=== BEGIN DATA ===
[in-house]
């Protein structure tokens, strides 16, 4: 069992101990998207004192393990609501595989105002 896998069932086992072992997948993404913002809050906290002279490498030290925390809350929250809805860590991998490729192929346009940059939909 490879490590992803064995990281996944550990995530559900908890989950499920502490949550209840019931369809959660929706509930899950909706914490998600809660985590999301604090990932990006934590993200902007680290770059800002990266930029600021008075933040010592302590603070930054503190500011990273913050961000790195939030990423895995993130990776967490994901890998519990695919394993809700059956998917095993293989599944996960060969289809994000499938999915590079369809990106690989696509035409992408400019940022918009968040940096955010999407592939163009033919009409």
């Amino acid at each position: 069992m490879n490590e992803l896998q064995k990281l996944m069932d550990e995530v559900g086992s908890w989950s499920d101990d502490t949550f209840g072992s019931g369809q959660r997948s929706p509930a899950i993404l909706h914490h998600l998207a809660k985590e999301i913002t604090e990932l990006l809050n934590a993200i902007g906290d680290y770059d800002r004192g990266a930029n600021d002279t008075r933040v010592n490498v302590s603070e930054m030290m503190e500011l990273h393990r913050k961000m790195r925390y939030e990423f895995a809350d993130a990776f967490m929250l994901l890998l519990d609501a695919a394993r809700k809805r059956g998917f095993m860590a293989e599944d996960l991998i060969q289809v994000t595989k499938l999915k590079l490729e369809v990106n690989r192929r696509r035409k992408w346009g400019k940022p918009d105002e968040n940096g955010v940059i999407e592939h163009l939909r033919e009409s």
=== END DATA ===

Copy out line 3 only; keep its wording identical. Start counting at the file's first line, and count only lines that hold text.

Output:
């Amino acid at each position: 069992m490879n490590e992803l896998q064995k990281l996944m069932d550990e995530v559900g086992s908890w989950s499920d101990d502490t949550f209840g072992s019931g369809q959660r997948s929706p509930a899950i993404l909706h914490h998600l998207a809660k985590e999301i913002t604090e990932l990006l809050n934590a993200i902007g906290d680290y770059d800002r004192g990266a930029n600021d002279t008075r933040v010592n490498v302590s603070e930054m030290m503190e500011l990273h393990r913050k961000m790195r925390y939030e990423f895995a809350d993130a990776f967490m929250l994901l890998l519990d609501a695919a394993r809700k809805r059956g998917f095993m860590a293989e599944d996960l991998i060969q289809v994000t595989k499938l999915k590079l490729e369809v990106n690989r192929r696509r035409k992408w346009g400019k940022p918009d105002e968040n940096g955010v940059i999407e592939h163009l939909r033919e009409s």